The Lesser Devil returns the reader to the setting of Empire of Silence, the place where Hadrian Marlowe was born, raised, and ultimately escaped. Set fifty-odd years after said escape, the story tells of Hadrian’s brother Crispin and a mission his father sends him on to a remote place on their planet. To say more of what transpires in the mission would spoil the story (matter go sideways very quick). Suffice to say, the authoritarian actions of Hadrian and Crispin’s father has not been to everyone in his empire’s liking, an overdue case of revenge on the books.

Saturday, October 3, 2020

Review of The Dying Earth by Jack Vance

Before I knew anything about anything (some would argue that is still the case), I read that Jack Vance was a hidden gem of yesteryear science fiction and fantasy. Seeking out his best, all fingers pointed to Tales of the Dying Earth—what I thought was a loooong novel, but turned out to be a collection of short stories and novels. I was blown away. I literally had never encountered a voice that inspired such delight, humor, and pure enjoyment of story and writing. I have since gone on to read what I think is everything in Vance's oeuvre, and having done that, what better than start back at where it started, all over again.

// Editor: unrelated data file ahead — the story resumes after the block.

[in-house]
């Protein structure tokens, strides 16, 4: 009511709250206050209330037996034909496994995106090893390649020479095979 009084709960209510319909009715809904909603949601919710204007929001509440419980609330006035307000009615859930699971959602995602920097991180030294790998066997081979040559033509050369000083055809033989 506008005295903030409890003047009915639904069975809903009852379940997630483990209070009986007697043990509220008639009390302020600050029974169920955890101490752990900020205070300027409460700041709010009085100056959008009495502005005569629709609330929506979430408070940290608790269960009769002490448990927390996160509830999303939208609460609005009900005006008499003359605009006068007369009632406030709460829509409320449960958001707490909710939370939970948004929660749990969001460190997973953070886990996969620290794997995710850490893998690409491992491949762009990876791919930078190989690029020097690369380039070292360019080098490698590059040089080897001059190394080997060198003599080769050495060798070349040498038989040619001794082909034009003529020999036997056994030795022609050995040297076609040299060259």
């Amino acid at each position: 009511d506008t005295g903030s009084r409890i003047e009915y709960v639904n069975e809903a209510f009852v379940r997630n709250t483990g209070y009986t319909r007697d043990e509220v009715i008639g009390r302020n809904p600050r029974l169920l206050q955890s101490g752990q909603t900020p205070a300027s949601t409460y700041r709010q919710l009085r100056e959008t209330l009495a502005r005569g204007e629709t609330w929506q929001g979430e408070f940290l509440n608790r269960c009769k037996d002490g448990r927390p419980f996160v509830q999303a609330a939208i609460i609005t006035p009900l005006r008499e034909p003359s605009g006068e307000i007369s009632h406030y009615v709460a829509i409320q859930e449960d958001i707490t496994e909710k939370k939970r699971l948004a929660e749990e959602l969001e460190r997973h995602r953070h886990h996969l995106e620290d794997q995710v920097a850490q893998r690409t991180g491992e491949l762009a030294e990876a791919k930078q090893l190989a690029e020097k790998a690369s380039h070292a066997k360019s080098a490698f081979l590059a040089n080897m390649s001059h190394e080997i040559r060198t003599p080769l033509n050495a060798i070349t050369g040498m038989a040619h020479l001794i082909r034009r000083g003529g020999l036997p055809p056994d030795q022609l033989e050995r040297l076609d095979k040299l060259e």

My joy in Tales of the Dying Earth was not a hit off the bat, however. I struggled with the opening stories—the stories taken from Vance's collection The Dying Earth. While highly readable, they didn't have that singular, unique voice that I would discover in the Cugel novels, and in essence define what Vance is as a writer to me. Dare I say it (will Vance's fans kill me?), the Dying Earth stories hovered somewhere just above normal, average. But will they feel that way the second time round—ten years and hundreds upon hundreds of science fiction and fantasy stories from all points later?